But things quickly go south. When my son was in middle school, he was part of a production of, “Into the Woods Jr.” Basically, the junior version of Into the Woods is the first act of the entire musical. If a person had never seen the entire production, they would have enjoyed it as a feel-good story of fairy tale characters working together to solve their problems until they all live happily ever after. But quickly in the second act things unravel as Prince Charming is not so charming, the child that the baker and his wife wanted won’t stop crying, and the wife of the giant, who was slain in the first act, comes down from her castle in the sky to seek retribution for her husband’s death.

This passage kind of fits in with that twist. When Jesus begins to teach, it is almost as if he can see into their hearts to what they are thinking about the Isaiah passage that he read. So, he starts talking not about their own privileged position with God, but about how the two most admired prophets in their history were sent to heal and feed people who had been excluded and left out of God’s circle of love – the widow at Zarephath and Naaman the Syrian. What did this mean? Why did it enrage these people enough to want to throw him off the edge of the precipice just outside Nazareth. And how did he mysteriously pass through in the midst of them, or, as a sign at the present-day site says, how did he jump off this mountain while fleeing his pursuers and live to tell about it?

Well, the promise of the fulfillment of this passage in their hearing was that the day of Jubilee was upon them. Jubilee was supposed to be a time when all debts were forgiven, and all land returned to the original owners or their heirs. A hope-filled promise, this was never actually put into practice. It seems that whenever people are on the “inside” or are part of the privileged, they see their status as entitlement, and more deserving over others. But that is not what privilege is for, and that is the root of the conflict that Jesus has with his former neighbors, family and friends.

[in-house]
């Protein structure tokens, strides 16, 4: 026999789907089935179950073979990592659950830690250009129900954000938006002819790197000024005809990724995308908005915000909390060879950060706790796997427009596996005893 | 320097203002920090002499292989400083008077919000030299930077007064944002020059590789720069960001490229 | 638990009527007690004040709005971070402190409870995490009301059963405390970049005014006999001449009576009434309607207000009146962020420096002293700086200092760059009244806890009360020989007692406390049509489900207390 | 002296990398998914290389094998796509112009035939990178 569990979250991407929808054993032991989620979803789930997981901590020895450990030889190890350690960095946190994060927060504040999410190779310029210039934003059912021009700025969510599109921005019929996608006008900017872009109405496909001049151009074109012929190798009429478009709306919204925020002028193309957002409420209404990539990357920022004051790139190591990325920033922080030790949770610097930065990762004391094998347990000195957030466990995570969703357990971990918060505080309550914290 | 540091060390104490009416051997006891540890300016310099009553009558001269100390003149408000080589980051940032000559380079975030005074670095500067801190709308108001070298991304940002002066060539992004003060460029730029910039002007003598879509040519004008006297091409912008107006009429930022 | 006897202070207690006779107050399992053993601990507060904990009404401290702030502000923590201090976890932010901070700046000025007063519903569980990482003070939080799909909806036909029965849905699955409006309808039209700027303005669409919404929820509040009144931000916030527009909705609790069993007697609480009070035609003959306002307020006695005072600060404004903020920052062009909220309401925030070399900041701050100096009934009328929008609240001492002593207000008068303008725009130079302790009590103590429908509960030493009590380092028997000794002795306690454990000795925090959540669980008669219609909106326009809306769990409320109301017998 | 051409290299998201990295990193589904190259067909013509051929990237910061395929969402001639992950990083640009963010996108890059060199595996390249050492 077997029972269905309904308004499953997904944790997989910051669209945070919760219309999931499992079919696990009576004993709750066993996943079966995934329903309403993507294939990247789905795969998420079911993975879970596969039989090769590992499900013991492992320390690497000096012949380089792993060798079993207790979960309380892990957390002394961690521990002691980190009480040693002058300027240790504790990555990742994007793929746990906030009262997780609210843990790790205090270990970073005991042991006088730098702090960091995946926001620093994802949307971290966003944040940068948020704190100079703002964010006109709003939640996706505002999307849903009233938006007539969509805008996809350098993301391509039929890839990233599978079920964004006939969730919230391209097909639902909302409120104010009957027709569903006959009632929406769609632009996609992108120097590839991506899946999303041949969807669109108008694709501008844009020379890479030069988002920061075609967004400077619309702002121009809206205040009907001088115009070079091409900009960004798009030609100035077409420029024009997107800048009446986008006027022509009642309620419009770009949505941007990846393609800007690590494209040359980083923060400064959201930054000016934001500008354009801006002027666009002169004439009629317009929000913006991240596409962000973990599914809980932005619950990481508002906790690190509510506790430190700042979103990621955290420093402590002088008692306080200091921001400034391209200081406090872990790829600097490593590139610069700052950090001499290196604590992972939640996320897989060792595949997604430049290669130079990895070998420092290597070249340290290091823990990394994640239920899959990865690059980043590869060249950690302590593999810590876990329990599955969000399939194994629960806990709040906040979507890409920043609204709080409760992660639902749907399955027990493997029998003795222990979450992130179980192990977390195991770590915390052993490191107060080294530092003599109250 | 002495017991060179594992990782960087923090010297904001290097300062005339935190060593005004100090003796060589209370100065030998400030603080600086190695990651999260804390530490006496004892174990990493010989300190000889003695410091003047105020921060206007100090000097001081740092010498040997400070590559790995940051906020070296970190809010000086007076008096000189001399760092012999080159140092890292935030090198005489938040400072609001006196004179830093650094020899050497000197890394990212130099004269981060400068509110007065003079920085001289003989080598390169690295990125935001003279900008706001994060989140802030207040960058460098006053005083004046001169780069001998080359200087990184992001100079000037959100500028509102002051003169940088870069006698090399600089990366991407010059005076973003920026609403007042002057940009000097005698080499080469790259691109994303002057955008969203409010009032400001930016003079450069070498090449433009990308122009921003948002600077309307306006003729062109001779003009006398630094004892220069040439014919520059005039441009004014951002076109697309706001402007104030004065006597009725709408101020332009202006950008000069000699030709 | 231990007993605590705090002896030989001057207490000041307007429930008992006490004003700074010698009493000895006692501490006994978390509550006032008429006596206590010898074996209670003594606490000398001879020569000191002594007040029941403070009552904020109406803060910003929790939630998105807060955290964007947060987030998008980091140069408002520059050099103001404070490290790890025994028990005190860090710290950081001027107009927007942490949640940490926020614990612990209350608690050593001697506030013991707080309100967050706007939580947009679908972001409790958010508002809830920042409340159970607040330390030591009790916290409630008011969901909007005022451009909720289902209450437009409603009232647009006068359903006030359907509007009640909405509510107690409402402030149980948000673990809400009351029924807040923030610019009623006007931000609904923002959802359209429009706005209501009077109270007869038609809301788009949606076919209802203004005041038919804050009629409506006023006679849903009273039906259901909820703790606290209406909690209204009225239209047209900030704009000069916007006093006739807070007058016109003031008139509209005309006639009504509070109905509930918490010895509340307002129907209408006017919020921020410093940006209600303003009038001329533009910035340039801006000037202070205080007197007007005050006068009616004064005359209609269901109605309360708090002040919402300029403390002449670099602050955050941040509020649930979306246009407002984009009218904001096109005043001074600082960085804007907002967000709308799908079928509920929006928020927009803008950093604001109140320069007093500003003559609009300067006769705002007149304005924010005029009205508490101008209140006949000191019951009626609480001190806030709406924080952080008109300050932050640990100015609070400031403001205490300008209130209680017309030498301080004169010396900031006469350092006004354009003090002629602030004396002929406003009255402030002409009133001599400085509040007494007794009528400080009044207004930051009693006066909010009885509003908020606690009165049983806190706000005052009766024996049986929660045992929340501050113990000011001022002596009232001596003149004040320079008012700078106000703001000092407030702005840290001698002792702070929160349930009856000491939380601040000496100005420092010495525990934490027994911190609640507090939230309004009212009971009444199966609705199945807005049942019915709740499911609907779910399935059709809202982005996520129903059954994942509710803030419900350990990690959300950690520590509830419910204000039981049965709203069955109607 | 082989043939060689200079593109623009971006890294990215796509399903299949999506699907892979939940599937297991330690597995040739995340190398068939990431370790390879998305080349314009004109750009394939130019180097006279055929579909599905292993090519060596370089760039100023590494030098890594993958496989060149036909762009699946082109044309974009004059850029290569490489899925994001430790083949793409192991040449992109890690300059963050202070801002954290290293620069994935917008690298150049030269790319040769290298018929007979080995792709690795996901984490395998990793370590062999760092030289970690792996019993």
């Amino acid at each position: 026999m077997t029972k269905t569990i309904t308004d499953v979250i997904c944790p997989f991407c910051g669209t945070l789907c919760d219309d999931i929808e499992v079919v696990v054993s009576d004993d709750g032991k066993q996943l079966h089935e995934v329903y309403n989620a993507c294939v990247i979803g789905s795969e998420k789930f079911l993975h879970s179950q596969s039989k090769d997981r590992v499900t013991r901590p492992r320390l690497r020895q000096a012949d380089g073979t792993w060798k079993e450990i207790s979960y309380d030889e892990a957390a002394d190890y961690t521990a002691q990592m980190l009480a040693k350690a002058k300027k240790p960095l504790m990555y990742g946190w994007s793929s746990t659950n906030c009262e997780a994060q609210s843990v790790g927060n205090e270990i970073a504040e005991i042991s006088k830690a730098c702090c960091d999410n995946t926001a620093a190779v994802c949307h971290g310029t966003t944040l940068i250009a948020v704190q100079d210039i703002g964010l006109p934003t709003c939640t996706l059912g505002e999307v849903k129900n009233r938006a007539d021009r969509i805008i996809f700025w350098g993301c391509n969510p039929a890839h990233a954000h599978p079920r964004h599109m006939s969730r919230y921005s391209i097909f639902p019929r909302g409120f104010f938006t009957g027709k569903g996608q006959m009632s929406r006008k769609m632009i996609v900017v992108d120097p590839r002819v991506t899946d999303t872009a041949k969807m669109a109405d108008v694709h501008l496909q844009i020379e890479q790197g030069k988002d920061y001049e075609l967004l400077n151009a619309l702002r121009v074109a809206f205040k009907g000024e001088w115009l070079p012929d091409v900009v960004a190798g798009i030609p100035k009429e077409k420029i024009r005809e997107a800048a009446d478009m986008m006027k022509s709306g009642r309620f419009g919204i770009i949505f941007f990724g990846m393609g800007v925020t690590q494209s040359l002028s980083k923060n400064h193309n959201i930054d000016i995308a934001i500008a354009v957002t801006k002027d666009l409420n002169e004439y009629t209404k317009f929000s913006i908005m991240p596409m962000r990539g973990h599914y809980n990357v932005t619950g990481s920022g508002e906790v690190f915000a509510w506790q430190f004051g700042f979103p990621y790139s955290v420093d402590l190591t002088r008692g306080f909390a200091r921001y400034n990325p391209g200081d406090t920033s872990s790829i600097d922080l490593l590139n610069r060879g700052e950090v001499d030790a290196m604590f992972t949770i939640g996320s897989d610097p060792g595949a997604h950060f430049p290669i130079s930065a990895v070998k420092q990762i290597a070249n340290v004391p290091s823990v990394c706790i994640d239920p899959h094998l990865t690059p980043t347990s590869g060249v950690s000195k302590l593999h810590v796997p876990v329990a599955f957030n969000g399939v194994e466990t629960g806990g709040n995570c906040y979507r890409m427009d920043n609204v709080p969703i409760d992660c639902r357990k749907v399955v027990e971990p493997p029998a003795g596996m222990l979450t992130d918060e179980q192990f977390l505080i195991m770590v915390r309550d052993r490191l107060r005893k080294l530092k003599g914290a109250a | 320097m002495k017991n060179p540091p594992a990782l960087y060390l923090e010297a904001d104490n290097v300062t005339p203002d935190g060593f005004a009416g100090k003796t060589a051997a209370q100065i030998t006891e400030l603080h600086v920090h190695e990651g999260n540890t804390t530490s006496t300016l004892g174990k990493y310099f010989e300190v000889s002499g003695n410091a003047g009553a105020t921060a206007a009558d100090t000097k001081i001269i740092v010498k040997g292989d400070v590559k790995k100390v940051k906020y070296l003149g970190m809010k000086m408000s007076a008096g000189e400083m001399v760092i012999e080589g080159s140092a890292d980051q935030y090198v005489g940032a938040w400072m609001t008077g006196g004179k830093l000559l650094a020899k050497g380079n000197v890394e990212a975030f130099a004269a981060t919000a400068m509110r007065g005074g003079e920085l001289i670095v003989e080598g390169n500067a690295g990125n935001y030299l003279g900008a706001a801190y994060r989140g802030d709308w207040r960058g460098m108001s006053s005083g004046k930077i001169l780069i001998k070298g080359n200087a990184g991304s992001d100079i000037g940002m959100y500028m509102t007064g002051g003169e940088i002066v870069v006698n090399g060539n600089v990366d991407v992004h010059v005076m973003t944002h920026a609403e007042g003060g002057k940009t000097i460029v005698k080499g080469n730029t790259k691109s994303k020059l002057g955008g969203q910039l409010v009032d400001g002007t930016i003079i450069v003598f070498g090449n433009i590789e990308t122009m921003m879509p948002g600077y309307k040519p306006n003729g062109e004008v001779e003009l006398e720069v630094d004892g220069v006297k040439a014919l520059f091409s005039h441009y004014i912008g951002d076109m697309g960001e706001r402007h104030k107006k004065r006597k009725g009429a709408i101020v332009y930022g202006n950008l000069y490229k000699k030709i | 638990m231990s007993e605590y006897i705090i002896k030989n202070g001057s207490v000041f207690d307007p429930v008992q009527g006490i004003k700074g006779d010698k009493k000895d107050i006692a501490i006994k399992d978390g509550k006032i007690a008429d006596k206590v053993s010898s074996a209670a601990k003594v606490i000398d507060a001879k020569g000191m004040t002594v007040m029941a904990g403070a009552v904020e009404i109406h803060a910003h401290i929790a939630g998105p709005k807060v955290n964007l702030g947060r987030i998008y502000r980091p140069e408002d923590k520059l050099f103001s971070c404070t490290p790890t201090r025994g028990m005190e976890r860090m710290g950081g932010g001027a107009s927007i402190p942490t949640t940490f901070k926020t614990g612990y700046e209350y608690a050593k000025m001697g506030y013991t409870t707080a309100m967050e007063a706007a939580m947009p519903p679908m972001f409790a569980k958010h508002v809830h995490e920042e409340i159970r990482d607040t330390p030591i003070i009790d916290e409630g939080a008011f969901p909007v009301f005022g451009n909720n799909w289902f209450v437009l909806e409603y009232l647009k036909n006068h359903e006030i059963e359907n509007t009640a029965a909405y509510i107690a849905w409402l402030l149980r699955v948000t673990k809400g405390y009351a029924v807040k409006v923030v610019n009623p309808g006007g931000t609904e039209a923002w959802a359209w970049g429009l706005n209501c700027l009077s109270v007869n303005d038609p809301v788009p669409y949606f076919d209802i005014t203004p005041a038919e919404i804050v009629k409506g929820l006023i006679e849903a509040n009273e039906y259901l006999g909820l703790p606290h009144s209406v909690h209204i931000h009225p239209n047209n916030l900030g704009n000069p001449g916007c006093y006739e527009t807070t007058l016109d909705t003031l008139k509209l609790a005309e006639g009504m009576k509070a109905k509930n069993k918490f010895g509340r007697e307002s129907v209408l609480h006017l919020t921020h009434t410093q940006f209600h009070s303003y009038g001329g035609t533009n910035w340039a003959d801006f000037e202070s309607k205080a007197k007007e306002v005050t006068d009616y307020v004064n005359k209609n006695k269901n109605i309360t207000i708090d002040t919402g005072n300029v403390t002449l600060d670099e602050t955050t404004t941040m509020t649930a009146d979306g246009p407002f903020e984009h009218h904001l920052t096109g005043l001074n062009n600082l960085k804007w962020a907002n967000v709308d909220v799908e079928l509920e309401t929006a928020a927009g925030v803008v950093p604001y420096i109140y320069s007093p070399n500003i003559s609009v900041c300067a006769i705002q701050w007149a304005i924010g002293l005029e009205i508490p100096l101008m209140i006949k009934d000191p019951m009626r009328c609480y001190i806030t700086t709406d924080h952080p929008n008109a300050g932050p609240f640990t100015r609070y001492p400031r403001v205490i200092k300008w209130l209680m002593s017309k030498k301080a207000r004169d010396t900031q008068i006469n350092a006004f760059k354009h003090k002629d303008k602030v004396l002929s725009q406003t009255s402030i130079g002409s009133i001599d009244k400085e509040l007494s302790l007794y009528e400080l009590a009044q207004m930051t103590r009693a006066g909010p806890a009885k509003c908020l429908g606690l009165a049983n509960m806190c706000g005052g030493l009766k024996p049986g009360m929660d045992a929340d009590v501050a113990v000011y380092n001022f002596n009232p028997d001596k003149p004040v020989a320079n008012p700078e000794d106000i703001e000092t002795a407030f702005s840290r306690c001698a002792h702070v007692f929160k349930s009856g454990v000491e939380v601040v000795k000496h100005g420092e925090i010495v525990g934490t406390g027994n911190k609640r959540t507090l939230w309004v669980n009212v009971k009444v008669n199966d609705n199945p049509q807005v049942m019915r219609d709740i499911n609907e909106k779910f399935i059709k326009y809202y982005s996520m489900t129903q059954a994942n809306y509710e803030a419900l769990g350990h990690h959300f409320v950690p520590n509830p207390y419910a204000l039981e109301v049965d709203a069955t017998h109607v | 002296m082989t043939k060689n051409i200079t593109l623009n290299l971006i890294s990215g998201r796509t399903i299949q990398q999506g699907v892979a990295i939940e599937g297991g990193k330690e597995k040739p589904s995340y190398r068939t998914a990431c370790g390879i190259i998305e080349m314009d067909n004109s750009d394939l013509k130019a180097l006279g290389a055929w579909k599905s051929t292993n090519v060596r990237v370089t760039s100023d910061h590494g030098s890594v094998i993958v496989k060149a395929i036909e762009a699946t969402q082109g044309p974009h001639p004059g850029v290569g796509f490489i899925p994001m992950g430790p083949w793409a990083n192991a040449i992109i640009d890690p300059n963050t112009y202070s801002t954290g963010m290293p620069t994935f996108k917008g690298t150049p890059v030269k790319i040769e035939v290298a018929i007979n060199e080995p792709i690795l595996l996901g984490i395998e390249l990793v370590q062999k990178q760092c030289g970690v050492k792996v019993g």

Jesus calls himself a prophet. There is a little saying that, “Prophets comfort the afflicted, and afflict the comfortable.” Elijah and Elisha both comforted the afflicted, even though the afflicted were not part of the privileged people of God. Why? Because as a privileged people, we are called to comfort others not because of who they are, but because of who we are – privileged children who are called and blessed to be instruments of God’s love for all of humanity.

When the privileged see themselves as entitled above others because of their status, prophets are to speak in those situations to afflict that comfortable attitude and shake up those who see their status as beloved of God as the end all for their lives.
The prophetic voices in today’s world are supposed to be coming from the present day body of Christ, otherwise known as the Christian Church. We are called to speak words of love to all people, regardless of their age, class, race, gender, political affiliation, marital status, or whatever. What is so upsetting about that? Just start talking about racial justice issues and human rights in some communities, especially in the south, and see what the reaction is. Share a meal with Muslim neighbors as they break their fast at Ramadan and see what comments you get. Support those who live in sanctuary at the Mennonite Church up the street, or at First English Lutheran Church on Main street and feel the backlash. My sense is that the reason that people want to, “Make America Great Again,” is so that we can build ourselves up against those that we fear are threats to our status of privilege that we have as citizens of this country. My prophetic senses tell me to remind folks that if we are to be a great nation, it should not be for the purpose of becoming richer and richer, but for the purpose of feeding and healing and loving those we consider outsiders, because God has shown again and again that ALL are Children of God, and God has placed a priority on loving, blessing and healing them just as much or more than those of us who consider ourselves privileged.
Jesus’ appearance at his hometown synagogue was a prophetic moment. It began with words of comfort from Isaiah, and then concluded with words of affliction from his own mouth. Behind all of this was love – agape love – that we can only see dimly now, but one day we will see face to face, as Paul reminds us. Who is it that we as individuals and as a congregation are called to put aside our privilege and love, feed, heal or otherwise show compassion and comfort to in their affliction? It might start with putting a few dollars in a soup kettle this morning … or serving a meal at Faith Mission next week … or volunteering at a pantry or walking in a parade alongside LGBT folks … or somehow using your voice to speak out for those who have been made to feel like they are not loved by God or by others. The call to be prophetic voices might not always be popular, but it is the right way to live out our privilege as children of God. Amen.